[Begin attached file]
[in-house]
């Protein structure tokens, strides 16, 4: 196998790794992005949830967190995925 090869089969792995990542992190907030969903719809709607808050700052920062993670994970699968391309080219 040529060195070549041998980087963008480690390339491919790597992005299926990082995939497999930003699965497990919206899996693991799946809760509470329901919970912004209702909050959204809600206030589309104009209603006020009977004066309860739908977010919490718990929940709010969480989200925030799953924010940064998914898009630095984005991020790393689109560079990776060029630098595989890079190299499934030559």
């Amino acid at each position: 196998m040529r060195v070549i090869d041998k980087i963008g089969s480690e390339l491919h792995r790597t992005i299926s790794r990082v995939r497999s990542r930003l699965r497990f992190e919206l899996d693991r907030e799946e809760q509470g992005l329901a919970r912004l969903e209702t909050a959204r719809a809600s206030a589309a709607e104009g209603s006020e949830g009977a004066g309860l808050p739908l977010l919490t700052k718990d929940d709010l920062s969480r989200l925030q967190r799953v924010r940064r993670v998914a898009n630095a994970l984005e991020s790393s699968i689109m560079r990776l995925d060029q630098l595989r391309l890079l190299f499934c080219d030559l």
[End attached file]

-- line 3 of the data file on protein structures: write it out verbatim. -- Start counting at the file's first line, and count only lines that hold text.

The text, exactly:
């Amino acid at each position: 196998m040529r060195v070549i090869d041998k980087i963008g089969s480690e390339l491919h792995r790597t992005i299926s790794r990082v995939r497999s990542r930003l699965r497990f992190e919206l899996d693991r907030e799946e809760q509470g992005l329901a919970r912004l969903e209702t909050a959204r719809a809600s206030a589309a709607e104009g209603s006020e949830g009977a004066g309860l808050p739908l977010l919490t700052k718990d929940d709010l920062s969480r989200l925030q967190r799953v924010r940064r993670v998914a898009n630095a994970l984005e991020s790393s699968i689109m560079r990776l995925d060029q630098l595989r391309l890079l190299f499934c080219d030559l």